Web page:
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Dishing with Dee: Flat user tax would treat the rich and poor equally

Congratulations to everyone for having survived the dreaded April 15, otherwise known as the deadline for filing your income taxes. At times like these, the flat user tax program has a tremendous amount of appeal. Aside from the fact that you would eliminate the accompanying stress of getting it all together on time in order to meet the filing deadline and afterward you inevitably remember deductions you were entitled to but forgot to take.

I don’t know about you, but I and some friends and relatives vow to make envelopes or folders dedicated to saving all receipts in one place, thereby making life a little easier for the accountant or whoever prepares your taxes. Unfortunately, those plans are somewhat similar to the New Year’s resolution to go on a diet. The intentions are sincere, but due to the excessive demands on our time, our intentions seem to fall by the wayside resulting in the annual first two weeks of April chaos.

When it comes to flat taxes, think about it. It would be the fairest way to collect. If the flat rate were 10 percent, a person of moderate means buying a $350,000 house would be taxed $35,000. An upper echelon earner buying a $3.5 million house would be required to pay $350,000.

This type of situation would automatically adjust the amount of differentials between the taxes paid by the rich and the average. In addition, this would end the claims that the rich should be taxed more while others escape tax-free.

Since the rich have much more money, it’s logical to assume they also spend more, thereby being responsible for the lion’s share of taxes. There would be no exceptions from the poorest to the richest. Everyone equally would pay their share.

Just think about the whole underground economy that now exists tax-free but enjoys the benefits taxpayers provide. Closing up that cash quagmire would produce untold amounts of revenue.

In sin taxes alone the amounts that could be generated is mind-boggling: gamblers, loan sharks, prostitutes, drug dealers and illegal immigrants, all of whom exist in the underground cash economy under the radar screen. They would now be caught up in the tax collecting net and made to pay their fair share of taxes.

The beauty of that tax system lies in the fact that the tax collector is not put in the position of judging whose income is either legal or legitimate. That is in the province of the U.S. Department of Justice and law enforcement.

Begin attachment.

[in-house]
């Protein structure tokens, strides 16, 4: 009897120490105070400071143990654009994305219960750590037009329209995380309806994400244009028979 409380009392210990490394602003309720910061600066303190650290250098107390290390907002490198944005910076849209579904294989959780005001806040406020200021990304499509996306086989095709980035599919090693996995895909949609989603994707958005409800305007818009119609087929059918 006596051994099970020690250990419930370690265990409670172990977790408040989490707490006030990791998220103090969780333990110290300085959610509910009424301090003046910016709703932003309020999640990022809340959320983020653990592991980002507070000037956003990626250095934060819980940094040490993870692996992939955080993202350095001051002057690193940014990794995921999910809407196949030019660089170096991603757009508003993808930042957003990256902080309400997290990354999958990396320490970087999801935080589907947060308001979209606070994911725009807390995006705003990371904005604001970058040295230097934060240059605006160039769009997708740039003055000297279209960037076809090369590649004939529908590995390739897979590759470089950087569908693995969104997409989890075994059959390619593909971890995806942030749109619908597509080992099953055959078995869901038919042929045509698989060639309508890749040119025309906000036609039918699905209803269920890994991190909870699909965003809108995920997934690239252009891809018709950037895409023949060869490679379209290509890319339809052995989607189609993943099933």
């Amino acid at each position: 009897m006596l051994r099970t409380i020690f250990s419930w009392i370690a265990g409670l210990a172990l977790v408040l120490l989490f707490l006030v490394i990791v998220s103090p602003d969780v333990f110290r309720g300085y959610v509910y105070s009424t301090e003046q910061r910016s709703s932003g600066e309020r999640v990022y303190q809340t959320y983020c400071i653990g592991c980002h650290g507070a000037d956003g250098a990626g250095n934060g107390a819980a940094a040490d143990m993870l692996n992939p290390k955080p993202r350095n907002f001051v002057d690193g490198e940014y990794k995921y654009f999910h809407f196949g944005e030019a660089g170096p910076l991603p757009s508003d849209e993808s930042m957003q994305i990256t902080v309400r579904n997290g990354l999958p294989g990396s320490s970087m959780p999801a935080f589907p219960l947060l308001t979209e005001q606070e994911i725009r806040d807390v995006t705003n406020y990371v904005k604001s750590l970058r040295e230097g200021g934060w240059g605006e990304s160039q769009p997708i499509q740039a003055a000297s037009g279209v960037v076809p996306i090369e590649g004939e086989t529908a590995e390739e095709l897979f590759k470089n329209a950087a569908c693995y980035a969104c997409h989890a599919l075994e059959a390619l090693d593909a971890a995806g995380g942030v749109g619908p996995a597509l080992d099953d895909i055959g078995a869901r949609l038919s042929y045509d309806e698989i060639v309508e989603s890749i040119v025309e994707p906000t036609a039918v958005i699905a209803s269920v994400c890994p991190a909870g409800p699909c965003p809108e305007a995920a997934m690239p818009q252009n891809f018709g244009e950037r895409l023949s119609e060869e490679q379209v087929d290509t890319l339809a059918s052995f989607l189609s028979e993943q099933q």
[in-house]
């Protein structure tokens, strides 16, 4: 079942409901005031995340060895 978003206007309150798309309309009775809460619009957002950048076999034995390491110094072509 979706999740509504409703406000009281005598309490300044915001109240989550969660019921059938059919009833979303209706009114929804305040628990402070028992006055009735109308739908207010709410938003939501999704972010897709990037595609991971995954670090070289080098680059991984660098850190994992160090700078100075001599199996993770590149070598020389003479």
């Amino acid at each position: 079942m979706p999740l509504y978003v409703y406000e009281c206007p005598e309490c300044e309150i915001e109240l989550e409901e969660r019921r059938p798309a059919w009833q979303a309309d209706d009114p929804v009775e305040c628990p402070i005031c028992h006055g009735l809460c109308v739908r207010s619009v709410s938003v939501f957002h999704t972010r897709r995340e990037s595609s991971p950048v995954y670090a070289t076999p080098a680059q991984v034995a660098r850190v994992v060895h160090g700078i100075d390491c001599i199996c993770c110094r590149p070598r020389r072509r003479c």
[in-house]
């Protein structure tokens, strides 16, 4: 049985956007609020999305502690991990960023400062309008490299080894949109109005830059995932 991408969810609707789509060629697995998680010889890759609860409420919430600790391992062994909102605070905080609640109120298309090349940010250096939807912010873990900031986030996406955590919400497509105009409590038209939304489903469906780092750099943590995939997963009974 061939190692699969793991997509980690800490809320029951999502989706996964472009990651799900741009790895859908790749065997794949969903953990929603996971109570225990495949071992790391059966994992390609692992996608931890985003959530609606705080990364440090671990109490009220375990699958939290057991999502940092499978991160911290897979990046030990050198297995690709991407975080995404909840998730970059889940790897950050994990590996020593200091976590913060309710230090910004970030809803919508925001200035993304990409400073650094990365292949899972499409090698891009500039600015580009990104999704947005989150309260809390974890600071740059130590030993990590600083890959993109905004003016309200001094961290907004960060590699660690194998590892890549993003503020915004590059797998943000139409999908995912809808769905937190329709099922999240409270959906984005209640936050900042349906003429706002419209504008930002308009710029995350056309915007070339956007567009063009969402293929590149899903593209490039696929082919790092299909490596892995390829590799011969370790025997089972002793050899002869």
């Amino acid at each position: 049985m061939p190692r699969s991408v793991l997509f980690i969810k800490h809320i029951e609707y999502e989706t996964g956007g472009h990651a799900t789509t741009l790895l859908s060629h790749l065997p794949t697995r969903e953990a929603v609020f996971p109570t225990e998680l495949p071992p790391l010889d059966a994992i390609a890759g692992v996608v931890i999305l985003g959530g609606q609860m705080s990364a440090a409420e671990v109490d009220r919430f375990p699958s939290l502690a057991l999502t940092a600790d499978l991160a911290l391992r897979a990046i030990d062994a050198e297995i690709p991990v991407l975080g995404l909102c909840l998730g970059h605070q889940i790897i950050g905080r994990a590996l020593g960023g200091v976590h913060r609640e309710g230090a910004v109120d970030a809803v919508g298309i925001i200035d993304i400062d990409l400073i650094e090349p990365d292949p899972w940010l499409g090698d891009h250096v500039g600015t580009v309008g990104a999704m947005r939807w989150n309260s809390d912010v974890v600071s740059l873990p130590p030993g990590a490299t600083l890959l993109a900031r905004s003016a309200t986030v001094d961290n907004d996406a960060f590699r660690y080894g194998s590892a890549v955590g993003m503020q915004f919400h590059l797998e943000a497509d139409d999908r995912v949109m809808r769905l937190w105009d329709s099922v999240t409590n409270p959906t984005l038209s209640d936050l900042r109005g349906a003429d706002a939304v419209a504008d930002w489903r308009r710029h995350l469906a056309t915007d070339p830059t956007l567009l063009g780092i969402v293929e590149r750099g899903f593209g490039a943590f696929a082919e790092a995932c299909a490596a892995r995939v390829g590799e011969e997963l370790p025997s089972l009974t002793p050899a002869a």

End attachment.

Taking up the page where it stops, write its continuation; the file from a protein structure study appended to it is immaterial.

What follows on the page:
The system would be completely democratic. For every $10 any person spent, $1 of that would go to taxes. The immediate effect would result in collections from everyone, no matter what. You would equally pay your 10 percent or whatever the agreed upon percentage would be. After all, everyone has to eat, drink and purchase clothes, household and personal products as well as services, etc. On the surface it would seem to stimulate a tax-collecting bonanza.

It might also be financially expedient to collect all tax money on a monthly basis, a sort of enforced “pay as you go” situation. You would also have some control over the amount of taxes you pay. If you don’t want to pay large amounts of taxes, then don’t spend large amounts of money.

Of course, the naysayers among us would say that would have a negative effect on the economy, but human nature, and especially American human nature being what it is, if they want it they will buy it no matter what the additional tax cost would be. Remember, the rich have more spendable income and are inclined to buy more expensive toys than the general public. All that means is more money for the tax man.

The above would also go a long way toward putting an end to the entitlement mentality. Just because you are here and exist does not mean you are entitled to the fruits of someone else’s labor without any effort on your part. We are not, of course, referring to the sick and disabled among us.

This may seem like a radical solution, but what do you have to lose as our present one is not working too well? Perhaps this is just some random morning after (paying your taxes) thought.

That’s about it. Maybe some political- or comptroller-type will check out the feasibility of all or part of my suggestions.

That’s it for this week.

I look forward to hearing from you with information on people, parties and politics or gossip.

I like receiving your voice mails at 718-767-6484, faxes at 718-746-0066 and e-mails at

Till next week, Dee.

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